Vignette

Variations in Darkness


We travel the two-lane road for the first time tonight. You drive. Too tired to sit upright, I recline in the seat beside you. 


“It’s as black as pitch,” you say. I know you mean the night. The words are automatic, spilling from your lips without thought as you look across the moonless, starless sky. 


Maybe it’s true, about the blackness. I can’t tell because I have closed my eyes. I know I won’t sleep, but all the miles of looking at this road have exhausted me. Instead of looking I imagine the landscape.


It is part memory, part imagination – this vision of a road winding on and on through the trees with brief glimpses of sky as a turn becomes a straight road for a few feet before turning again. 


This road is made of pitch, I realize. A legacy of dead trees in the shadows of young conifers, perhaps the offspring of those who yielded themselves to the harvest that made this road. Does their proximity, like that of children visiting their parents’ graves, bring pain or peace? Or both, or neither?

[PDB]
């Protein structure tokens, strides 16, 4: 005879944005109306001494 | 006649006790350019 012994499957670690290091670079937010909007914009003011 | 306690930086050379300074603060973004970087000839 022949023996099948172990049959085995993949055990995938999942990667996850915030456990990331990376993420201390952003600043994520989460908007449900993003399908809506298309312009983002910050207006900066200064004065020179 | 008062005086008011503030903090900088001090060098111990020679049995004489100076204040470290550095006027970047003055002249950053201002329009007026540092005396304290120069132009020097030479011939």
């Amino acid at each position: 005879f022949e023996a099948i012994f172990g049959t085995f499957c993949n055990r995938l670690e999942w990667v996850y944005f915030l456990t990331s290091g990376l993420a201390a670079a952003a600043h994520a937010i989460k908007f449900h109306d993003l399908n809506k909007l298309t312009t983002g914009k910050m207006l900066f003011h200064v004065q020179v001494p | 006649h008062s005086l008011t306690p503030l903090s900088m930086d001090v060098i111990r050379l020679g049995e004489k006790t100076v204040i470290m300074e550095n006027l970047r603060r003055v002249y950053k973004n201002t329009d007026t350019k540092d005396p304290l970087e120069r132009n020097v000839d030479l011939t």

Now in my mind the road stretches out to its own vanishing point. A ceiling of discrete clouds hovers to shield us from the emptiness of the night. Distinctive in their tones, each cloud keeps its own identity – the dark against the darker against the darker still, on and on into the darkest night, as black as pitch.


The car stops.


“We’re here,” you say, and in the seconds before I open my eyes, I wonder what I really know about you. 





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